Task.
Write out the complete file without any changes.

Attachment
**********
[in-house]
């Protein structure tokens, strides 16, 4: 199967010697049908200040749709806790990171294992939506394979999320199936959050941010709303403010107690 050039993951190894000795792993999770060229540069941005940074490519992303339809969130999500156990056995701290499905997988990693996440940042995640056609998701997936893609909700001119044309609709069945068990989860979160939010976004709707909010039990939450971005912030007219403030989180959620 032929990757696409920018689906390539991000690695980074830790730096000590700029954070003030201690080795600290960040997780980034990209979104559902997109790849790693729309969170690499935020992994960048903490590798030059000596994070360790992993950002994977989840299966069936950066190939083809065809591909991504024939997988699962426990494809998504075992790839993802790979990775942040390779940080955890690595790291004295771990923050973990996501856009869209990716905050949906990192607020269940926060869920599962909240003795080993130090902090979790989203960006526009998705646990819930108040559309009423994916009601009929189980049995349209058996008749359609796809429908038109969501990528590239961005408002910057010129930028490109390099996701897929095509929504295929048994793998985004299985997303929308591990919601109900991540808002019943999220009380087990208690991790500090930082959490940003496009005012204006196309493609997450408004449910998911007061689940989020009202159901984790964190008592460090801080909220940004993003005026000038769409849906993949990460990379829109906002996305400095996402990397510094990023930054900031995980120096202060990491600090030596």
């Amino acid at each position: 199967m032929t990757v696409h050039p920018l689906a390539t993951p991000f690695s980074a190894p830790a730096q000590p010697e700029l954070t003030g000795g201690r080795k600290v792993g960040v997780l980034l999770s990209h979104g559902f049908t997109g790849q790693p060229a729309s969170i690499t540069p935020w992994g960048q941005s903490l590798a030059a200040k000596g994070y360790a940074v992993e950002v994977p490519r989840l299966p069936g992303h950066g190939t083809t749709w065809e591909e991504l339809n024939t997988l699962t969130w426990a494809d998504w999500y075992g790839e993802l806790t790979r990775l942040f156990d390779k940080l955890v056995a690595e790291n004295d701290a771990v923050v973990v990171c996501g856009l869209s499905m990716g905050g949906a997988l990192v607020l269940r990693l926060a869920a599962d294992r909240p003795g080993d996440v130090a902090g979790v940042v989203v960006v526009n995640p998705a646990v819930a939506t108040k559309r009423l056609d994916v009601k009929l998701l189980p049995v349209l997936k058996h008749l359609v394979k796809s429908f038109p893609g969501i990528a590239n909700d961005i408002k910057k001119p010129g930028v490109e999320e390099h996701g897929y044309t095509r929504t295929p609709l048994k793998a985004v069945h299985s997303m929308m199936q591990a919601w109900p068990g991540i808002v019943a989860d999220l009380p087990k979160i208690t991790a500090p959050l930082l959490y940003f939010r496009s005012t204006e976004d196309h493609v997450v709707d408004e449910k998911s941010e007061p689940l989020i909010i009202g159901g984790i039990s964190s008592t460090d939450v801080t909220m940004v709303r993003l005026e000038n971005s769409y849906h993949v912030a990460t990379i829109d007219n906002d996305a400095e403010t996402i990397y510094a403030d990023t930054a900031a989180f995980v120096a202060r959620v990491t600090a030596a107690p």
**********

[in-house]
């Protein structure tokens, strides 16, 4: 199967010697049908200040749709806790990171294992939506394979999320199936959050941010709303403010107690 050039993951190894000795792993999770060229540069941005940074490519992303339809969130999500156990056995701290499905997988990693996440940042995640056609998701997936893609909700001119044309609709069945068990989860979160939010976004709707909010039990939450971005912030007219403030989180959620 032929990757696409920018689906390539991000690695980074830790730096000590700029954070003030201690080795600290960040997780980034990209979104559902997109790849790693729309969170690499935020992994960048903490590798030059000596994070360790992993950002994977989840299966069936950066190939083809065809591909991504024939997988699962426990494809998504075992790839993802790979990775942040390779940080955890690595790291004295771990923050973990996501856009869209990716905050949906990192607020269940926060869920599962909240003795080993130090902090979790989203960006526009998705646990819930108040559309009423994916009601009929189980049995349209058996008749359609796809429908038109969501990528590239961005408002910057010129930028490109390099996701897929095509929504295929048994793998985004299985997303929308591990919601109900991540808002019943999220009380087990208690991790500090930082959490940003496009005012204006196309493609997450408004449910998911007061689940989020009202159901984790964190008592460090801080909220940004993003005026000038769409849906993949990460990379829109906002996305400095996402990397510094990023930054900031995980120096202060990491600090030596």
């Amino acid at each position: 199967m032929t990757v696409h050039p920018l689906a390539t993951p991000f690695s980074a190894p830790a730096q000590p010697e700029l954070t003030g000795g201690r080795k600290v792993g960040v997780l980034l999770s990209h979104g559902f049908t997109g790849q790693p060229a729309s969170i690499t540069p935020w992994g960048q941005s903490l590798a030059a200040k000596g994070y360790a940074v992993e950002v994977p490519r989840l299966p069936g992303h950066g190939t083809t749709w065809e591909e991504l339809n024939t997988l699962t969130w426990a494809d998504w999500y075992g790839e993802l806790t790979r990775l942040f156990d390779k940080l955890v056995a690595e790291n004295d701290a771990v923050v973990v990171c996501g856009l869209s499905m990716g905050g949906a997988l990192v607020l269940r990693l926060a869920a599962d294992r909240p003795g080993d996440v130090a902090g979790v940042v989203v960006v526009n995640p998705a646990v819930a939506t108040k559309r009423l056609d994916v009601k009929l998701l189980p049995v349209l997936k058996h008749l359609v394979k796809s429908f038109p893609g969501i990528a590239n909700d961005i408002k910057k001119p010129g930028v490109e999320e390099h996701g897929y044309t095509r929504t295929p609709l048994k793998a985004v069945h299985s997303m929308m199936q591990a919601w109900p068990g991540i808002v019943a989860d999220l009380p087990k979160i208690t991790a500090p959050l930082l959490y940003f939010r496009s005012t204006e976004d196309h493609v997450v709707d408004e449910k998911s941010e007061p689940l989020i909010i009202g159901g984790i039990s964190s008592t460090d939450v801080t909220m940004v709303r993003l005026e000038n971005s769409y849906h993949v912030a990460t990379i829109d007219n906002d996305a400095e403010t996402i990397y510094a403030d990023t930054a900031a989180f995980v120096a202060r959620v990491t600090a030596a107690p």